More than a third of our partners are under almost total lockdown (36%) and the rest are adapting to restrictive pre-lockdown measures.
“[Our] activities have been significantly affected so far, with client businesses primarily affected by general public fears and more directly by the strict guidelines implemented by the government in an effort to control the spread of the virus. An increase in the cost of living is also expected […]. Imports are declining, production costs are going up. Kenya’s GDP is likely to fall and inflation will most probably rise, which will affect the country’s economy.” – Partner in Kenya
“We see that the government is taking increasing measures to limit travel and commercial activities. For example, a regional government has specified that all microfinance activities in the region should be suspended in April. We are getting similar requests from village authorities in other regions.” – Partner in Burma
Effects that now impact the accounts of institutions
These difficulties are starting to be reflected in the figures of MFIs. For instance, 74% of the institutions explain that their portfolio at risk (PAR 1) has increased compared with the end of 2019. This increase is currently contained to less than 10% in absolute value for 8 out of 10 institutions.
The institutions are clearly accelerating and intensifying the use of digital technologies in order to make up for the fact that sales teams cannot travel and organize out-of-pocket payments. For example, 68% of the respondents say they are making greater use of digital services to carry out their activities remotely.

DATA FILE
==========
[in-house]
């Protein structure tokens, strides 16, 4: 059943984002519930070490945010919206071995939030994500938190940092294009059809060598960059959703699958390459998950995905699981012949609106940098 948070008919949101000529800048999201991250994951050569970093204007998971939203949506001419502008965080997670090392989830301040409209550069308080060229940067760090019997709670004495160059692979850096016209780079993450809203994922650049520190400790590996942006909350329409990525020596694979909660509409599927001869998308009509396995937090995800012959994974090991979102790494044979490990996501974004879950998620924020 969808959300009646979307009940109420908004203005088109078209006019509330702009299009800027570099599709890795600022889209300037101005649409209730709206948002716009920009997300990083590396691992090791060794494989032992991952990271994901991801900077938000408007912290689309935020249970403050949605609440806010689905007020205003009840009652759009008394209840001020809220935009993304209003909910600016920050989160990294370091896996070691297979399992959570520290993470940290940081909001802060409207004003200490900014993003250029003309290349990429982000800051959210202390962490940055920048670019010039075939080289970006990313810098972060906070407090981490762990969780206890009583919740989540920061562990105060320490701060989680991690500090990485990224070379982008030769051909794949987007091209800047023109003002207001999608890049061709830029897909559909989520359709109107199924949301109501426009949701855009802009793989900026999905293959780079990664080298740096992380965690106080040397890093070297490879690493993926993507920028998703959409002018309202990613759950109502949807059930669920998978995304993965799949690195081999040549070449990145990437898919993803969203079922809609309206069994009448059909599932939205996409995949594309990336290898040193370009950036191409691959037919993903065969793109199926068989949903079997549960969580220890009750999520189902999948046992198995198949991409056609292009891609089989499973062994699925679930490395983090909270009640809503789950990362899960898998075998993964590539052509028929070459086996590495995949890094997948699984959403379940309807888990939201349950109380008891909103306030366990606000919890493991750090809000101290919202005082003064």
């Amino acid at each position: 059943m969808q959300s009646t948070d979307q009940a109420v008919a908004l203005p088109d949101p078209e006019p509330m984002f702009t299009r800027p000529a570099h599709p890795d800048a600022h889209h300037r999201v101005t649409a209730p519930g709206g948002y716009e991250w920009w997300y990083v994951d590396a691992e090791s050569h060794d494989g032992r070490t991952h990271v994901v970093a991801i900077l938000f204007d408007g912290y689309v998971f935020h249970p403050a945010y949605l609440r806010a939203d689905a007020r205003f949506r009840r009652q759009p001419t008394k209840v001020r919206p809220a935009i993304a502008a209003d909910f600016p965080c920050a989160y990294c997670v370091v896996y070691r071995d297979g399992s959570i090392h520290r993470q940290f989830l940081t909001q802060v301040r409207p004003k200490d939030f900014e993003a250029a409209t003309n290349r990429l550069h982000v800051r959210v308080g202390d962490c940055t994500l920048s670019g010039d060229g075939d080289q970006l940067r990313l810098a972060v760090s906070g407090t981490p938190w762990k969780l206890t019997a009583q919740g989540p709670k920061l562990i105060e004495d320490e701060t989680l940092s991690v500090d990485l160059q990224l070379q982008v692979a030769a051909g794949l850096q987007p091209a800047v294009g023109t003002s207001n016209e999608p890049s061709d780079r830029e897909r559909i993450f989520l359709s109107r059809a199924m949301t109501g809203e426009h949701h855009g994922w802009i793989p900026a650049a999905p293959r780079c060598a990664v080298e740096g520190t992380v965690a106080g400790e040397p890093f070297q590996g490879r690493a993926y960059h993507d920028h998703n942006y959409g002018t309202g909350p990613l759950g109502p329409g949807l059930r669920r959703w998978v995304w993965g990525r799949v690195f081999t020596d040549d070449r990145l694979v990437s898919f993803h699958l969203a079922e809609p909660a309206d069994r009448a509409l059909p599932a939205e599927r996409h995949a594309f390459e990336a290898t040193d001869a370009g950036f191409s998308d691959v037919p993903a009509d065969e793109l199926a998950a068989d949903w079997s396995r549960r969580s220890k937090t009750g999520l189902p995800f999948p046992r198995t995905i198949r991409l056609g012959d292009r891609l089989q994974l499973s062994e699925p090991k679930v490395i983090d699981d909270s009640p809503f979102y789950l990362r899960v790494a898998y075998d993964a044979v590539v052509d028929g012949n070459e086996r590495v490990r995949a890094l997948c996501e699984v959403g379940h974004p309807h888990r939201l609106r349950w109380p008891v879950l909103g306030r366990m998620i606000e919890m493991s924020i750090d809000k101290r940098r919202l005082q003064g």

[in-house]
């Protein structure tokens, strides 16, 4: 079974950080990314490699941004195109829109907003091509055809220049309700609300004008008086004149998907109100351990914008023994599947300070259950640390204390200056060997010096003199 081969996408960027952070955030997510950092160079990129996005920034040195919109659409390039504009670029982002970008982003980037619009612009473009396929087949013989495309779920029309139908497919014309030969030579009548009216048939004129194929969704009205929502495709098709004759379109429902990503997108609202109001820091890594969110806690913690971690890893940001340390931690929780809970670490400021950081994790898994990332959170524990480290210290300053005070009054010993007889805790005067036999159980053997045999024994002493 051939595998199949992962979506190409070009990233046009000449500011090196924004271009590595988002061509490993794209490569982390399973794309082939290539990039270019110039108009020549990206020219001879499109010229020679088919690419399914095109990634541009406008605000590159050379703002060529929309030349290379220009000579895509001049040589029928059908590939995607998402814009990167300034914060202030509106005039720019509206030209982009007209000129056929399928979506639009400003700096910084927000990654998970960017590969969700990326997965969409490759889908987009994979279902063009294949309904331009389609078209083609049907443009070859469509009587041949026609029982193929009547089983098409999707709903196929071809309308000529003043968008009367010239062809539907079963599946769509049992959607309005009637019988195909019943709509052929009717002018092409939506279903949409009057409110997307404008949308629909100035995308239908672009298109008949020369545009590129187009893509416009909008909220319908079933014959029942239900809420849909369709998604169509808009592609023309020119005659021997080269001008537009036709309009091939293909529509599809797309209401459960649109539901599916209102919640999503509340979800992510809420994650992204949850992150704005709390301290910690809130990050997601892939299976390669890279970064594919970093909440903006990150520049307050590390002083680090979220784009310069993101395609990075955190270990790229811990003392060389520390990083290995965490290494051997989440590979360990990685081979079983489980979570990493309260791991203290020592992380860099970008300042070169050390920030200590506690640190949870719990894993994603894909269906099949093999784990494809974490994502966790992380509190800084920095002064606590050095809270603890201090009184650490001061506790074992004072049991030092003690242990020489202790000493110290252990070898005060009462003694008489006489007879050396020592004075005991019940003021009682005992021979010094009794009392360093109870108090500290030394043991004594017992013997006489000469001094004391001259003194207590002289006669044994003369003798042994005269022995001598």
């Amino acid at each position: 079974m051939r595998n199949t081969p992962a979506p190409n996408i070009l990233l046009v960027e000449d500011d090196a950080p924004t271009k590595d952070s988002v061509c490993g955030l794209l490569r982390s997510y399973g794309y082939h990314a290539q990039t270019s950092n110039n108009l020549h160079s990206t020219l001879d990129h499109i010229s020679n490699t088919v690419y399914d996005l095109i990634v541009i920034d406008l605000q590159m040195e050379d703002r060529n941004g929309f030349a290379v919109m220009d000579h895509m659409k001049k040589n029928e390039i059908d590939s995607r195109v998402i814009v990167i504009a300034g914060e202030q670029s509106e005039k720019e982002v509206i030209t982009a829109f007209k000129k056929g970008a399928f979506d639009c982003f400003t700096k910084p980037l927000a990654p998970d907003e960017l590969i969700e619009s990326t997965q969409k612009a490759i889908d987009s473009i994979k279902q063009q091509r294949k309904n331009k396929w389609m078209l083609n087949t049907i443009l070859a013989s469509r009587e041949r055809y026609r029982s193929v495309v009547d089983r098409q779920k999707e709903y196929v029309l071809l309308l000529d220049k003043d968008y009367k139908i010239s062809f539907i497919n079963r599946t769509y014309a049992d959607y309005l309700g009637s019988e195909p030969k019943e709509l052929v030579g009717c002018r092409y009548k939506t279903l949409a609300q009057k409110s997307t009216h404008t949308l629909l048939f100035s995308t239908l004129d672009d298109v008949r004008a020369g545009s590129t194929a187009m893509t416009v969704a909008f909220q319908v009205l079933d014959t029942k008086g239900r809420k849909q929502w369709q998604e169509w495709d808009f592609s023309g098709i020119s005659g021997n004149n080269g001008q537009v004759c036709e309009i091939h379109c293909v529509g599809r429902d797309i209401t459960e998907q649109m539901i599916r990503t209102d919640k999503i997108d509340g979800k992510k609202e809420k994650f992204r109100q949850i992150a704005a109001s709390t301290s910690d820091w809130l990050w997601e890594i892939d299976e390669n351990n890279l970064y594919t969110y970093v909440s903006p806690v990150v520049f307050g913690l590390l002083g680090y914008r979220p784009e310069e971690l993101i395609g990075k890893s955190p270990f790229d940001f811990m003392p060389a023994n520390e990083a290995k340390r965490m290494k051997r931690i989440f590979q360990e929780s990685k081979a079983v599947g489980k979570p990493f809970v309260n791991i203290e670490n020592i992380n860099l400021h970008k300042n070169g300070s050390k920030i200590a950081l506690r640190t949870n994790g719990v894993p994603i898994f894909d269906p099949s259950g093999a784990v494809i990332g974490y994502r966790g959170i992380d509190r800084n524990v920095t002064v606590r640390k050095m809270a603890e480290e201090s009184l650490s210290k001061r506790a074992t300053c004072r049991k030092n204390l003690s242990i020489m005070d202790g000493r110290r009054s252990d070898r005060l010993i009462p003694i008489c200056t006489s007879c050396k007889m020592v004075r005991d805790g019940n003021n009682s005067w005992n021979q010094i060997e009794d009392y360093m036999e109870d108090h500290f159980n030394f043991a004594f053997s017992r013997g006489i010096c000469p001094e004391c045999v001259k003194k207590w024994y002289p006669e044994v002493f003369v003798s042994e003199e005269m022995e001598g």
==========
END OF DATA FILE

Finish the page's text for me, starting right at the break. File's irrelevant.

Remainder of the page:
Loan restructuring operations have already started in nearly one out of two MFIs (43%). The intervention announced by regulators and legislators in the financial sector is confirmed: almost half of the respondents (44%) are encouraged to take the initiative in proposing moratoriums and restructuring operations for the benefit of their borrowers (the countries which have imposed these measures include in particular Kazakhstan, Kyrgyzstan, Sri Lanka, Cambodia, India, Uganda, Burkina Faso, Rwanda, Senegal, DRC, Egypt, Morocco and many countries in Eastern Europe). New initiatives are also being considered such as the introduction of emergency products (such as minimum subsistence) in the coming months.
Institutions are implementing crisis plans
This systemic crisis calls for an in-depth review of MFI business planning and financing needs. Upon closer scrutiny, the increase in maturity extensions granted to borrowers does not yet translate significantly into additional financial resource requirements for the MFIs surveyed. At the time of the survey, 48% of them did not yet see any change in their liquidity needs compared with the projections made for the year, and a third even envisaged a decrease in their needs due to a significant drop in their activity.
At this stage, only one out of five MFIs (19%) is expecting an increase in its financial needs, linked to the increase in the price of inputs (seeds, fertilizers, raw materials …) which will trigger an increase in the financial needs on the part of borrowers, mainly in rural areas of our intervention territories. This prospective analysis has been spearheaded by the major international microfinance networks.
“In addition to the Covid-19 crisis, Kazakhstan has been affected by the sharp drop in oil prices which has weakened the national currency by 380 tenges to 445 to the dollar” – Partner in Kazakhstan
The responses from our partners reveal other factors of concern, in particular their ability to finance their activity: a quarter of them foresee a loss of value of their local currency against the dollar (26%) and a substantial increase in currency hedges in their future funding (23%). One out of five MFIs is already experiencing funding difficulties with their usual donors.